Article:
Comets Tales: Peter Andersson
by Don LaibleMar 16, 2015
Shortly after a mid-week match The AUD with the Rochester Americans, it was a safe bet that Comets defenseman Peter Andersson didn’t think he would be talking fishing.
Like the majority of those on the Comets roster, players come to the Mohawk Valley in pursuit of their professional hockey dreams. For 23-year-old Andersson, his story begins 3,600 miles away in Kvidinge, Sweden.
To be young, athletically gifted, and far away from familiar surroundings, teammate camaraderie aside, it’s an ongoing battle to win from a tough opponent. But Andersson continues to adapt to his “seasonal home” with much interest and success.
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As equipment personnel secured sticks and other game-used items, and teammates dressed and left for home, Andersson appeared as anything but in a hurry for his work day to be officially over. Dressed in matching blue shorts and T-shirt, the young Swede was anxious to tell what his interests are back home, and those he gained since coming to America three AHL seasons ago.
“The guys on the team help out,” Andersson said of times that he needs help interpreting an American word or custom. “If I have problems, I can go to (Pat) Conacher (Comets’ director of hockey operations).”
Prior arriving in Utica last season, Andersson spent the previous campaign in Chicago. Before signing an affiliation deal with the Vancouver Canucks, the Chicago Wolves were the primary affiliate for Vancouver. Comparing skating in the “Windy City” and Utica was simple for Andersson.
“Chicago is big,” Andersson said. “We had lots of good support from the fans, but the fans here (Utica) are more like family.”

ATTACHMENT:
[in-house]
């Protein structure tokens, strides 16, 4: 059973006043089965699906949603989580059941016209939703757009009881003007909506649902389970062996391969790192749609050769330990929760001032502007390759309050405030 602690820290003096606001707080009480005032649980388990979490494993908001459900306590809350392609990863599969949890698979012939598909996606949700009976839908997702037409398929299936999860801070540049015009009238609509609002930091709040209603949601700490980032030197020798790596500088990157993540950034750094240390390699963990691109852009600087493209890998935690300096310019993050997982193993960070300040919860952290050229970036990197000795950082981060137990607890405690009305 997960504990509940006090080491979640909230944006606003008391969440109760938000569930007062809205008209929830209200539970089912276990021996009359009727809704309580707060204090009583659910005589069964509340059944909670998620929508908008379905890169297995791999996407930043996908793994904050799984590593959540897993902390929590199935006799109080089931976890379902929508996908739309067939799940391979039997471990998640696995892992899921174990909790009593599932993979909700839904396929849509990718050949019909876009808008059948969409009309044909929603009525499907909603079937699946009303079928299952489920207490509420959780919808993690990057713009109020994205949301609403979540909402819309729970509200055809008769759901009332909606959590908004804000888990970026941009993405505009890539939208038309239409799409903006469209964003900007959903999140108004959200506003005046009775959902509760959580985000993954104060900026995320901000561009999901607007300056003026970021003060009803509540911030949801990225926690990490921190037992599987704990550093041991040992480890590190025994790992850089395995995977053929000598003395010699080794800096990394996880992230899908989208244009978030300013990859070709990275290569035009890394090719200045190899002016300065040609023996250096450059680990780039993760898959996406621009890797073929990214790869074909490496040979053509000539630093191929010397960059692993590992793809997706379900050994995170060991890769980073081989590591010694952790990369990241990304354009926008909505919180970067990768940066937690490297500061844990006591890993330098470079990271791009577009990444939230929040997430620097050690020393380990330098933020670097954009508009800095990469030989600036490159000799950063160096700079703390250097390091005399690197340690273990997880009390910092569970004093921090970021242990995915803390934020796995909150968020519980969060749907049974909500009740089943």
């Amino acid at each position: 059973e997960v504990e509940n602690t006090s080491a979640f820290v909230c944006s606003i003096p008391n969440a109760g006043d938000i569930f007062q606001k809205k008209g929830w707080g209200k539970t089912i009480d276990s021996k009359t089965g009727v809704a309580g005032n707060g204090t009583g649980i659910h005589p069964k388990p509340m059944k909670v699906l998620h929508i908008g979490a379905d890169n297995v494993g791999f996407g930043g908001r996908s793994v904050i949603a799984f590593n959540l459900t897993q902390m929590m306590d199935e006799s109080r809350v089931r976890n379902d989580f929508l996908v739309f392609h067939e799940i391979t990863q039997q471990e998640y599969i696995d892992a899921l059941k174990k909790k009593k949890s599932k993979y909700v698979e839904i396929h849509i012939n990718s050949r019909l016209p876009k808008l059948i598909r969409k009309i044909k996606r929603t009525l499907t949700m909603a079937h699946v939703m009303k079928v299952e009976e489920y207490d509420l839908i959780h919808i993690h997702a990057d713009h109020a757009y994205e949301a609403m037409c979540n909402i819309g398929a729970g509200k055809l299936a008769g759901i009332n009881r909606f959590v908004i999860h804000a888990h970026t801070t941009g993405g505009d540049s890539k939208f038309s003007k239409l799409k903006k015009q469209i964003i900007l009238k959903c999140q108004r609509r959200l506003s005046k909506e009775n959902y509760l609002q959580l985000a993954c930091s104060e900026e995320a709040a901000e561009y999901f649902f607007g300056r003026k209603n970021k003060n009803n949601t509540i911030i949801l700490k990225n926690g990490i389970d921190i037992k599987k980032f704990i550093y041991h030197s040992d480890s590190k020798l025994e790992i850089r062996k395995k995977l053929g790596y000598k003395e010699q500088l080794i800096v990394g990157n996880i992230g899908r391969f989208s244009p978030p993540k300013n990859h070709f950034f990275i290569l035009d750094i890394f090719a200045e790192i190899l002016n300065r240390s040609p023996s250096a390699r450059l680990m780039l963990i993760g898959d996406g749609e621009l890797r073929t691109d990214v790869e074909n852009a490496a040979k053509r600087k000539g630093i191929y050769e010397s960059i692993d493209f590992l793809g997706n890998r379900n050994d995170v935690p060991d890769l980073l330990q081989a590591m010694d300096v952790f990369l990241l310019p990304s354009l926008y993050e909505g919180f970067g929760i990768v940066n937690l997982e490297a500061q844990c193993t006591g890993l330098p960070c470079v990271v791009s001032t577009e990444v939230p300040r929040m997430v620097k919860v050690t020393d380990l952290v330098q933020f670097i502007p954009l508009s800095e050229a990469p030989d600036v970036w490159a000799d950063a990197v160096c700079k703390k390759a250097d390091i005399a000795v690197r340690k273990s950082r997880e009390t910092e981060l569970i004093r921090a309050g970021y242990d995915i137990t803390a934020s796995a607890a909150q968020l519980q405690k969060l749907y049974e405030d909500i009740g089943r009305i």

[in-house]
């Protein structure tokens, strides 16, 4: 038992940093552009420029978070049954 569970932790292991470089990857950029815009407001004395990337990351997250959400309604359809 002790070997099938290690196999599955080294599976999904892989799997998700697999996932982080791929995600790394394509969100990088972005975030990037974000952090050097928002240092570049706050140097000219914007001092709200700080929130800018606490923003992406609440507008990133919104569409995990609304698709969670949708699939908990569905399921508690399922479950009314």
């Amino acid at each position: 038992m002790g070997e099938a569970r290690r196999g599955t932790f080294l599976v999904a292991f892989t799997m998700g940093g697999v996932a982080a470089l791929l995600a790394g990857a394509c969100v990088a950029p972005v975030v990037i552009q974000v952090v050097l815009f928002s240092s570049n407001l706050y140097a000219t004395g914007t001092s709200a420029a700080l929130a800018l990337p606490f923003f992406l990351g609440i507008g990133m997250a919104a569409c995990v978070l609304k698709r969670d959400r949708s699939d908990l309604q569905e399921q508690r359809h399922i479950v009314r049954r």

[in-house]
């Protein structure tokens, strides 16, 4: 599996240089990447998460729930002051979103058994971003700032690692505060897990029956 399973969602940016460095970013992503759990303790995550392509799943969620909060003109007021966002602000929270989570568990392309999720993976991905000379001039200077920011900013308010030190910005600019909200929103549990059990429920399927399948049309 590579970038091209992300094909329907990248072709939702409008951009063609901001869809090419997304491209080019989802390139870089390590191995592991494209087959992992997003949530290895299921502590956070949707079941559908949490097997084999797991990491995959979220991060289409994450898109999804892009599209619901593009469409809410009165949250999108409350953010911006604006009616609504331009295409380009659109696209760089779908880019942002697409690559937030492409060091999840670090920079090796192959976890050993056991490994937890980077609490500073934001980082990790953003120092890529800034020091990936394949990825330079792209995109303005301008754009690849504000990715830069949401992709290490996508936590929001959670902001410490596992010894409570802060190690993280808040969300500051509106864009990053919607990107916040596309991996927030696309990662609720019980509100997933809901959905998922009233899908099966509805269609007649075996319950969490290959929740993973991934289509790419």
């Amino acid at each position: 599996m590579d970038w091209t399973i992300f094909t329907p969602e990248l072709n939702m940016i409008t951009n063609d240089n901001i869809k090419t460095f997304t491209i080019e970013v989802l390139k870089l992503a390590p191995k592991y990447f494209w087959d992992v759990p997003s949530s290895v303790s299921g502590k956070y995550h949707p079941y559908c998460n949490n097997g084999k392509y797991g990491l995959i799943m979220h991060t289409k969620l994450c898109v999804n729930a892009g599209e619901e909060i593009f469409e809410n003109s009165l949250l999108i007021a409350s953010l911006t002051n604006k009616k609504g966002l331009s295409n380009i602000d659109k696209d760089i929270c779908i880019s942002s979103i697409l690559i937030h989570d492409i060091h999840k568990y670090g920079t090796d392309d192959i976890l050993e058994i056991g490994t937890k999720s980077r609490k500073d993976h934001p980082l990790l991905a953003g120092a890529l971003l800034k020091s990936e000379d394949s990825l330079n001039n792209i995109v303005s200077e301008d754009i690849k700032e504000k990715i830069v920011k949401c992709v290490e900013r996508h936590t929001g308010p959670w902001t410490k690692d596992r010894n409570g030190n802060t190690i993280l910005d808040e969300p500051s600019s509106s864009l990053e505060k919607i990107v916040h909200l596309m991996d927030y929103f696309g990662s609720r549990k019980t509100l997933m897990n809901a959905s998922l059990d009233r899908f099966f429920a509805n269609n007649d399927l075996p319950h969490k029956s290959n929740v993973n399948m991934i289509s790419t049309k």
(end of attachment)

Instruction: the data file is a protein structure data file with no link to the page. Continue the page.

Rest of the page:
Feeling like you’re surrounded by family is important when your parents are thousands of miles away. Thanks to Skype, Andersson talks to his family daily. Since turning pro, Andersson’s parents have begun a tradition of visiting their son at Christmas time. Andersson remembered his family visiting Utica and surrounding area this past December.
Plus, having two teammates – Joacim Eriksson and Jacob Markstrom also from Sweden – is comforting for Andersson. Aside from telling tales of what they did on the 16-hour plane ride from Sweden to New York, Andersson enjoys “hanging out” with people from his own country who share the same lifestyle.
This brings up fishing. While describing his first-hand thoughts about the United States, a reporter packing up for the night chimed in: “Do you like to fish?” From the lifting of his eye brows to his stretched smile, it was clear at least one of his favorite pastimes is fishing.
“What kind of fish is in the water by Aqua Vino,” Andersson said.
Andersson, who has 5 points tallied in the 33 games played this season for the Comets, said in the off-season he spends a fair amount of time on the water, with pole and bait in tow.
The road that eventually took Andersson to a Comets line-up this season required him to leave home at age 16. He would be included with Bobby Sanguinetti and Alex Biega as part of the defense corps for coach Travis Green’s roster. Five seasons playing in his home country for Frolunda HC based in Gothenberg, and Boras HC, Andersson was two hours away from his home base of Kvidinge.
Although there is a six-hour time difference between Utica and Andersson’s small hometown, there are more than a few habits and likes he’s picked up to ease the pain of distance.
“Burgers, steak, chicken wings, I have come to like,” Andersson said. “Here in the stores, people are so friendly. They say ‘hi,’ and are there to take care of you. I like fast food.”
Hockey names with great success in the NHL have even more legendary status in Sweden. Andersson remembers following the careers and highlights of Peter Forsberg, Mats Sundin and Nicklas Lidstrom. They motivated Andersson to reach the NHL. Currently living near Eriksson, the duo shared more than a few stories of their fellow countrymen and their NHL stardom.
Being drafted by the Canucks in 2009 in the fifth round, Andersson has the ingredients for a promising and successful hockey future. Cultivating these skills, now for a second go-around with the Comets, appears to be showing signs of improvement. It’s all about development as a player and for young men to grow into adulthood.
So, after Andersson turns 24 years old on April 13, and before the final Comets’ game of the season, there’s a good chance the defenseman wearing No. 40 on his jersey will cast a line in a local body of water. Relaxing, thinking of home, and mastering one more American tradition, coming to America remains enlightening for Andersson.